History of Marlborough Cemetery
by GARY BUDZAK
Those who drive on Horseshoe Road in Delaware County may have wondered why there is a Marlborough Cemetery in what is Troy Township.
As many who live in the county know, there is a Marlboro Township north of Troy Township that borders Morrow County. Originally it was called Marlborough Township. Wikipedia said this is because many of the early settlers hailed from Marlborough, a town in southeastern New York. Marlborough itself was named after English soldier-statesman the Duke of Marlborough (1650-1722).
The Delaware County website notes Troy Township “was organized from Marlborough and Delaware townships on Dec. 24, 1816, with 16 landowners.”
Marlborough Cemetery is at the intersection of Horseshoe and Leonardsburg roads, also known as county roads 220 and 221. Local historian Judy Burdette writes in the November Troy Township newsletter that many of the early roads in Troy Township followed Native American hunting paths, including the upper portion of Horseshoe Road. Leonardsburg was a later manmade road by settlers.
The Marlborough Baptist Church was built in 1815 as a log cabin where the Olentangy and Whetstone rivers converged. It was rebuilt as a brick church in 1871. After being destroyed by a tornado, it was rebuilt as a frame structure in 1916.
After World War II, a federal dam project at the current Delaware State Park displaced a couple hundred families in Troy Township. Some homes in the flood plain were moved, Burdette writes.
“The Marlborough Church was also moved to its present location, along with its churchyard cemetery,” Burdette writes. “The new cemetery included two smaller family cemeteries; the larger of the two was the Dix family cemetery. The Army Corps of Engineers took extreme care in the cemetery removal. They carefully mirrored the location of burials when they were individually moved with reverence, sometimes with their family involved … Many eventually returned to their beloved Troy Township and are today at rest in Marlborough and Pleasant Hill cemeteries.”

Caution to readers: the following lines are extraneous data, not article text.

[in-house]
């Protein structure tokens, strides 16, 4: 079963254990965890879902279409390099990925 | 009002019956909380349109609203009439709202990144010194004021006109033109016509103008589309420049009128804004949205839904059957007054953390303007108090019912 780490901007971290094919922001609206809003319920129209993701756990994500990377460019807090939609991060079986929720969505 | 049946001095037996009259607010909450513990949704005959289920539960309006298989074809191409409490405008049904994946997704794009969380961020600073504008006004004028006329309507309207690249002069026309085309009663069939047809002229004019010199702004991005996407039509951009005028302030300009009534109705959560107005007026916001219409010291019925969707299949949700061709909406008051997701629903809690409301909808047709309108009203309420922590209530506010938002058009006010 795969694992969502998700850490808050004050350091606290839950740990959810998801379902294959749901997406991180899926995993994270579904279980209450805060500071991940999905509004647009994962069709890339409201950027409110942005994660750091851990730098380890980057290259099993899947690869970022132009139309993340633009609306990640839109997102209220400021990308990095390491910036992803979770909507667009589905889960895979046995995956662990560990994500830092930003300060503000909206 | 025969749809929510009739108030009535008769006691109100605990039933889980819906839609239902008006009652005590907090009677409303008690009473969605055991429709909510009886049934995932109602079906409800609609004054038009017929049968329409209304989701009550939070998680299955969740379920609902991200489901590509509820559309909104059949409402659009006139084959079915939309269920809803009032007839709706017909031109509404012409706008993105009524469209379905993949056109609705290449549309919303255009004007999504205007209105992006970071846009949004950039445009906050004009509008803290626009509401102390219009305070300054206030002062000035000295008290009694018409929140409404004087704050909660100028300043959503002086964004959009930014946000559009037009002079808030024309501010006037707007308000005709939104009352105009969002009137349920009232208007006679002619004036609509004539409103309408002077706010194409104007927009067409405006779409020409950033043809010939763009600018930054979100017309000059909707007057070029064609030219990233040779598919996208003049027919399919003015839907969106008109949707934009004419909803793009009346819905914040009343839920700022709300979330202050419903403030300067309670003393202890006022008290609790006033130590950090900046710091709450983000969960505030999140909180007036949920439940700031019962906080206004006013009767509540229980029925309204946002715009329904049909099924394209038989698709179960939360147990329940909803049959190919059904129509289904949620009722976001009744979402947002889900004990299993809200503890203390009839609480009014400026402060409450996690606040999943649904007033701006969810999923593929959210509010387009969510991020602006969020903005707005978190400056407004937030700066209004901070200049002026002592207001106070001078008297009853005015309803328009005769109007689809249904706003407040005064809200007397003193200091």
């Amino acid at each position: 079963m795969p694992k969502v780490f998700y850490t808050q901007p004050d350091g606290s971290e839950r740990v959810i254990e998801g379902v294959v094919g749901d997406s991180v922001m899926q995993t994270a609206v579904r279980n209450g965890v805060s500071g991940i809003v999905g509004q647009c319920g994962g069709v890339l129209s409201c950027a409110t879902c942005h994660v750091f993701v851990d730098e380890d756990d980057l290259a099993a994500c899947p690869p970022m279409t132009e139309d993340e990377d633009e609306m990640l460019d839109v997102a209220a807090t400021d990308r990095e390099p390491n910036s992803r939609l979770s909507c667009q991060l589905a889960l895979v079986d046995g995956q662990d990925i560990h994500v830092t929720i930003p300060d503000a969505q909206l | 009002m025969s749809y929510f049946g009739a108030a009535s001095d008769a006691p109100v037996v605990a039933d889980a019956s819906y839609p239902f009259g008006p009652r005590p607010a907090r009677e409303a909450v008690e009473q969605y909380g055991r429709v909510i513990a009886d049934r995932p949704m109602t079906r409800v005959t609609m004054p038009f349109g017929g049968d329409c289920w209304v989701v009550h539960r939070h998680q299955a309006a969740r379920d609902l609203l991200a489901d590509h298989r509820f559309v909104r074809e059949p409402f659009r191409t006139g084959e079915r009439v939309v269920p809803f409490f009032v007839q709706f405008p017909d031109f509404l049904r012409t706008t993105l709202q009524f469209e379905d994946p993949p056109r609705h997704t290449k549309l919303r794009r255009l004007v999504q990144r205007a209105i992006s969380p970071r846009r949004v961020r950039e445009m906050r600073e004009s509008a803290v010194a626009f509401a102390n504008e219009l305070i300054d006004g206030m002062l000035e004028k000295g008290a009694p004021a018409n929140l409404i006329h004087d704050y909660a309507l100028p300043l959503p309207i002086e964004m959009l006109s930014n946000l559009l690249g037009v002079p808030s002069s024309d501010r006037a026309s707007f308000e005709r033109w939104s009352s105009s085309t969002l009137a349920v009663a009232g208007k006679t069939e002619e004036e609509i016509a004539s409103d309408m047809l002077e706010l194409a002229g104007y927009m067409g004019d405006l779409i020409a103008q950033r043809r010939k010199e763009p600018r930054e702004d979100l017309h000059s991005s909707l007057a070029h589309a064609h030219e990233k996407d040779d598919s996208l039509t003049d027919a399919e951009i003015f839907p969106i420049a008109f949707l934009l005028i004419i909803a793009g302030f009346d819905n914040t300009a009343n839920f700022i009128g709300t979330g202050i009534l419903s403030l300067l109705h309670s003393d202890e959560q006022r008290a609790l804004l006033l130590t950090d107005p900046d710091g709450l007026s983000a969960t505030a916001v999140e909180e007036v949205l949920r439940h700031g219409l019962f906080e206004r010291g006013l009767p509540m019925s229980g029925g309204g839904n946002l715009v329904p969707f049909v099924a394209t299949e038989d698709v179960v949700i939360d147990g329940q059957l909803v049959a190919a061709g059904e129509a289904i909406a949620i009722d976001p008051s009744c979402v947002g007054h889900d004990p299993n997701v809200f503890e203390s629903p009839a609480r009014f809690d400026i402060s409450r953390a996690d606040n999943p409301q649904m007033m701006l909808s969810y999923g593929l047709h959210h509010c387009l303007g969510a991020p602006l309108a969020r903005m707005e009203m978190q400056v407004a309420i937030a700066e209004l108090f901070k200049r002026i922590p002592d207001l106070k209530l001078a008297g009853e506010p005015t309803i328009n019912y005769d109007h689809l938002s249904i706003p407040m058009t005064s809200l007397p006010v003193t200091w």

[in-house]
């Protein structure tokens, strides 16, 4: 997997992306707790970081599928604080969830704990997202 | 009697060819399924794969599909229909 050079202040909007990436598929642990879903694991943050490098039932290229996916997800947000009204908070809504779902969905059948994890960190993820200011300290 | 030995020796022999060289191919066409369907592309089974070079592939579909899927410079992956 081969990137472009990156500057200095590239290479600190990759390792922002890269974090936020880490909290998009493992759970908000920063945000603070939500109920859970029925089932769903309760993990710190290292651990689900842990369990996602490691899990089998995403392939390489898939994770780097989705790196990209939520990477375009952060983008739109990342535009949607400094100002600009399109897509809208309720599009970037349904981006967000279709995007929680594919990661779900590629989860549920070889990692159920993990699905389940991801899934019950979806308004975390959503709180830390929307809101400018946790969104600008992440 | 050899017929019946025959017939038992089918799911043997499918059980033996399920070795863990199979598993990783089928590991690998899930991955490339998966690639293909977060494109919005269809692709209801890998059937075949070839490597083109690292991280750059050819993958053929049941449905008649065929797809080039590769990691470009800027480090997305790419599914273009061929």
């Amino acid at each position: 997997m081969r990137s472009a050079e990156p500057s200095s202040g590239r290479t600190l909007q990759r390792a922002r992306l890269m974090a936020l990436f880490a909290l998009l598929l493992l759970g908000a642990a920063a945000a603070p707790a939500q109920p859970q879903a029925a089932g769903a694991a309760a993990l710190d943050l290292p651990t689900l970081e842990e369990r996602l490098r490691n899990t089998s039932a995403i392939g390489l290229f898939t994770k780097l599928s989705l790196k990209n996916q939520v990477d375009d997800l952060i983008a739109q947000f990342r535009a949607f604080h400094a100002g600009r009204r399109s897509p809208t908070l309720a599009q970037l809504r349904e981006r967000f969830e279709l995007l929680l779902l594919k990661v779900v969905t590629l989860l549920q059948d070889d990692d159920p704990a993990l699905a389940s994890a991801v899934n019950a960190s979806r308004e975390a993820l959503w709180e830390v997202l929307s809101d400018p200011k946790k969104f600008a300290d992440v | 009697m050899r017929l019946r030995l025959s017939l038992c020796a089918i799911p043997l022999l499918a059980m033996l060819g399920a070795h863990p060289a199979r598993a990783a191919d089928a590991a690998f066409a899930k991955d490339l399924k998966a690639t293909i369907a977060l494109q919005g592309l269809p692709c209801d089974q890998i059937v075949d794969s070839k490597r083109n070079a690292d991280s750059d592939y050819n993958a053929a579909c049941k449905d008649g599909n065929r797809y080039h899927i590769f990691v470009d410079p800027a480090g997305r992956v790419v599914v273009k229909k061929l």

The move took place in 1948.
“The church’s name was shortened to Marlboro by its parishioners of the time, while the cemetery retained the original Marlborough spelling,” Burdette writes.
“This cemetery was probably a church cemetery at the beginning,” wrote genealogist Dick Browning in 2004. “It is situated in the churchyard of the Marlboro Church. The name spelling varies with the person who is spelling it. Many love to shorten the name.
“Marlborough Cemetery is now owned and operated by Troy Township under a board of trustees,” Browning continued. “It is very well maintained.”
Trustee Mark Malcom oversees the cemeteries. Troy Township has three of them: Marlborough, Pleasant Hill at 1601 Kelly McMaster Road, and Troy Chapel, next to the township hall along U.S. Route 23 North. The Cemetery Fund was $56,000 in the 2020 budget. The trustees report they were able to use a state grant for tree trimming and removal at Marlborough and Pleasant Hill, as well as stump grinding.
“The township replaced the 50-plus year old tractor with a more efficient and safe loader, tiller tractor which will be kept at Marlboro Cemetery,” the township’s newsletter reads.
Cemetery Sexton Dale Woods said earlier in the year that they “have been experiencing excessive littering in and around our cemeteries and would ask for your help in monitoring this issue. As per cemetery rules: Artificial flowers, winter wreathes or grave blankets are permitted on the headstone or flower bed from Nov. 1 to March 1.” However, “shepherd hooks are no longer permitted.”
In the November newsletter, Woods said, “We have serviced 11 family members, of which three were cremations, and sold four plots since the beginning of 2020. Thanks to everyone for their pleasant remarks and efforts towards the appearance of our cemeteries. We appreciate it very much.”
The Delaware County Historical Society’s Cryder Research Library has historical maps, books, and family histories to aid your research.